Services – SMB/CIFS – make sure that the Enable toggle button is active
And that your samba share is enabled:
Access Rights Management – Users – click Add
In the General tab
- Name = docker1
- Add a password
- Shell = bin/bash
In the Groups tab - check these groups:
Login to your RaspberryPi via SSH using Putty (for example) and run this command:
then copy its uid and gid to some other file
3. Create required folders & files on your RaspberryPi
Create docker1 folder and go to that folder:
Copy this example of docker-compose.yml file content and update it with your info.
Many thanks to OMV team for this very useful app and to linuxserver.io team for their work! – this info is retrieved from here.
version: "2.1" services: wireguard: image: ghcr.io/linuxserver/wireguard container_name: wireguard cap_add: - NET_ADMIN - SYS_MODULE environment: - PUID=XXX - PGID=XXX - TZ=Europe/Berlin - SERVERURL=blabla.duckdns.org #optional - SERVERPORT=51820 #optional - PEERS=3 #optional - PEERDNS=auto #optional - INTERNAL_SUBNET=10.13.13.0 #optional - ALLOWEDIPS=0.0.0.0/0 #optional volumes: - /srv/dev-disk-by-uuid-XXXXXXX/wireguard_folder/config:/config - /lib/modules:/lib/modules ports: - 51820:51820/udp sysctls: - net.ipv4.conf.all.src_valid_mark=1 restart: unless-stopped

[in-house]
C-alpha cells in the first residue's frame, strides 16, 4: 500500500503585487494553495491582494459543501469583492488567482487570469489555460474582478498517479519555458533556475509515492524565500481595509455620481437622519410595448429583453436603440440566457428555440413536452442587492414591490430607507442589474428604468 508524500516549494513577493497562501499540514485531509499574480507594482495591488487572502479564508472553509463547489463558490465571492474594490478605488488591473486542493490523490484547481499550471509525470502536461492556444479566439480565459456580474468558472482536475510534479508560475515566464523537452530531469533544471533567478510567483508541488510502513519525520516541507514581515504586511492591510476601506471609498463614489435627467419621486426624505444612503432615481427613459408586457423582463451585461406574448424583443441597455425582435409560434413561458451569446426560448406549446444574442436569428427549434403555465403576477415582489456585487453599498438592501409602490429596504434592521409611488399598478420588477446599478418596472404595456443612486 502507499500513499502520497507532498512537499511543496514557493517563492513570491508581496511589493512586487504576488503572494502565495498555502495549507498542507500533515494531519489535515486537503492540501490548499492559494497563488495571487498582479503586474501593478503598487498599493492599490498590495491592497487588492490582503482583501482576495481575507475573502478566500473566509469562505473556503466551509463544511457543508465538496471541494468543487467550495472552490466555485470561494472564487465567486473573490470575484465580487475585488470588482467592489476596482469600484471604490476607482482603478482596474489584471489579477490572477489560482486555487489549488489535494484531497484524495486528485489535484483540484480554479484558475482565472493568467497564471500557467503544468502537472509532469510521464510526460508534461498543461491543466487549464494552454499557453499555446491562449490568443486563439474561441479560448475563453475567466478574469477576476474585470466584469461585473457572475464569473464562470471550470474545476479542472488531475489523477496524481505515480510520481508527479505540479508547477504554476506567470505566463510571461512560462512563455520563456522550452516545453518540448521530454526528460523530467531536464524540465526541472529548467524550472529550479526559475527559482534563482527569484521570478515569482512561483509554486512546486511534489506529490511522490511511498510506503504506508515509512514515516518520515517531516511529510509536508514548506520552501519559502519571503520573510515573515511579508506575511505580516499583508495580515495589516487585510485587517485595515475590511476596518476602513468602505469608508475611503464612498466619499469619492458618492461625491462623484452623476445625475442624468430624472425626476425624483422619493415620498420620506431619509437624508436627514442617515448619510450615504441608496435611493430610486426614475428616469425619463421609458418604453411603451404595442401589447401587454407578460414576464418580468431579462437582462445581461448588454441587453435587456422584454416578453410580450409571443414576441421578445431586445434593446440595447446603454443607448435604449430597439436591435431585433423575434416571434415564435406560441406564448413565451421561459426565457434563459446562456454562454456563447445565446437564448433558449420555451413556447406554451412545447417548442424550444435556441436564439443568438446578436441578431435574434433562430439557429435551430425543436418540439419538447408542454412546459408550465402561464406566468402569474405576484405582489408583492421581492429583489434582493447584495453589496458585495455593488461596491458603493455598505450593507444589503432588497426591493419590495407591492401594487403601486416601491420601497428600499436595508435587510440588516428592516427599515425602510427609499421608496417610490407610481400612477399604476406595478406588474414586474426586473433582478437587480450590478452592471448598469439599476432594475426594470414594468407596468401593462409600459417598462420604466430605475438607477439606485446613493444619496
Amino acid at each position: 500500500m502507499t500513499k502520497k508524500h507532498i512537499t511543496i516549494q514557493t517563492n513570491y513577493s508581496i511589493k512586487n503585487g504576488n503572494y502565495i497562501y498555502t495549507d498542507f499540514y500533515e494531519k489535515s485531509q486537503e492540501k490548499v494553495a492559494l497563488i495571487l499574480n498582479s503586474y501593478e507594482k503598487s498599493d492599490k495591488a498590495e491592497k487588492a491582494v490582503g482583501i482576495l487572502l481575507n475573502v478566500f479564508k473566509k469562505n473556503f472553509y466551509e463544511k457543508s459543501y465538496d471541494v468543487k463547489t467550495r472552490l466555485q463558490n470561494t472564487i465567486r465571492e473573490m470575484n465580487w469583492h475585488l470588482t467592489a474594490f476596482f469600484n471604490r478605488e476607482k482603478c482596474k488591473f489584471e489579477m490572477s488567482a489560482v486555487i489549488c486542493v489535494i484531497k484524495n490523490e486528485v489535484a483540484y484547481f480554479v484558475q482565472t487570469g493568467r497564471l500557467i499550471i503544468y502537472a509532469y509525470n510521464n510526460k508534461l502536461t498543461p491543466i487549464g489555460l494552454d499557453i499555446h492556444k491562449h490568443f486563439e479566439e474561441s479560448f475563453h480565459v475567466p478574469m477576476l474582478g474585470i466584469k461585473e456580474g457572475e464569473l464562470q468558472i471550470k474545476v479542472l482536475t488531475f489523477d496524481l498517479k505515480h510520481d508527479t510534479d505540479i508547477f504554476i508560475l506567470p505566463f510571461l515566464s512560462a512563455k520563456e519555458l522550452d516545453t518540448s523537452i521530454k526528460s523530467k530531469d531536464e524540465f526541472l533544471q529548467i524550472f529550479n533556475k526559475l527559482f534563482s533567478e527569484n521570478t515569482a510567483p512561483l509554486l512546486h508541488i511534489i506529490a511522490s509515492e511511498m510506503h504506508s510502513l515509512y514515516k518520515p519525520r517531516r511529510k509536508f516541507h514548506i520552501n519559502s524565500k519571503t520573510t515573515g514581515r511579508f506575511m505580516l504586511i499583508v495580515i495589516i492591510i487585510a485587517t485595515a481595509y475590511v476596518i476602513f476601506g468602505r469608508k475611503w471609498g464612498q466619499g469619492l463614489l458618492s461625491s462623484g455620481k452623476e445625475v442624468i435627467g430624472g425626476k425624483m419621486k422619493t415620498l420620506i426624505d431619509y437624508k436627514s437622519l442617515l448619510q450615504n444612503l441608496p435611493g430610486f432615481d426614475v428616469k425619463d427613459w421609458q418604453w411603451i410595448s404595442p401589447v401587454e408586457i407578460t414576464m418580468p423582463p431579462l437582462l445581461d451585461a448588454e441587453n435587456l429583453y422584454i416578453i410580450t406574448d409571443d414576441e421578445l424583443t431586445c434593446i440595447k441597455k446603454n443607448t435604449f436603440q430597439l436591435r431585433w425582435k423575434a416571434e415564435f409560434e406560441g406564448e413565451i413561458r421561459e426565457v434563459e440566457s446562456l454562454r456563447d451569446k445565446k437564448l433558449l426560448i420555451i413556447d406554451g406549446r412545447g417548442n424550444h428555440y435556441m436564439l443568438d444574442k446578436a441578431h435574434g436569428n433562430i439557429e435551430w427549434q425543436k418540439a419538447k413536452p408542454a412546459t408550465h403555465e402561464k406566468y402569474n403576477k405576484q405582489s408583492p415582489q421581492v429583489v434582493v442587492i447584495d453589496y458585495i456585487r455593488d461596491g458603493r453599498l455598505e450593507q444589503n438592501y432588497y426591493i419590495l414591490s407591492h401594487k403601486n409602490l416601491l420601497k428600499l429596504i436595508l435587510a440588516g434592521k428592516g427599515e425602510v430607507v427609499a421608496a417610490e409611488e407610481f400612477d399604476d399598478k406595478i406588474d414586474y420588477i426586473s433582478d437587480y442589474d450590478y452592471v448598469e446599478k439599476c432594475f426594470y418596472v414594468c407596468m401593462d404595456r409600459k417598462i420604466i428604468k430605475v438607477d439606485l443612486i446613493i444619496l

Update it with your info – I’m only mentioning the details that you have to change:
- PUID=XXX (enter here the uid value for your docker1 user – see step 2)
- PGID=XXX ((enter here the gid value for your docker1 user – see step 2)
For example, if:
the output for command
uid=1001(docker1) gid=100(users) groups=100(users)…
then the PUID and PGID will be
- TZ=Europe/Berlin should be updated with your timezone, use this command to see which is it:
- SERVERURL=blabla.duckdns.org should be updated with your duckdns domain – see step 1
- PEERS=3 #optional => Peer means some other device that you use to connect to your Wireguard server; instead of 3, you can enter the number of devices that you need to be able to connect to your Wireguard VPN server. In my case, I’ve used 3 because I want to be able to login using my phone, my tablet and my laptop, so 3 devices in total.
The SSD/HDD connected to your RaspberryPi is mounted under /srv/dev-disk-by-uuid-XXX where XXX is some ID what was generated when the SSD/HDD was mounted (via OMV5). For example, you can see this name when you run this command:
So you should update
with the name from your setup
Also, do not change this line:
Then go to your mounted SSD/HDD folder and create the wireguard_folder:
Move back to docker1 home
And create a docker-compose.yml file required to create the Wireguard docker container:
Now paste (right click) the updated example of docker-compose.yml file content
After pasting, press CTRL+O then press Enter then press CTRL+X
4. Create Wireguard docker container
Make sure you’re in this location, where you have the docker-compose.yml file:
You should see a green Done, as the final output of this command.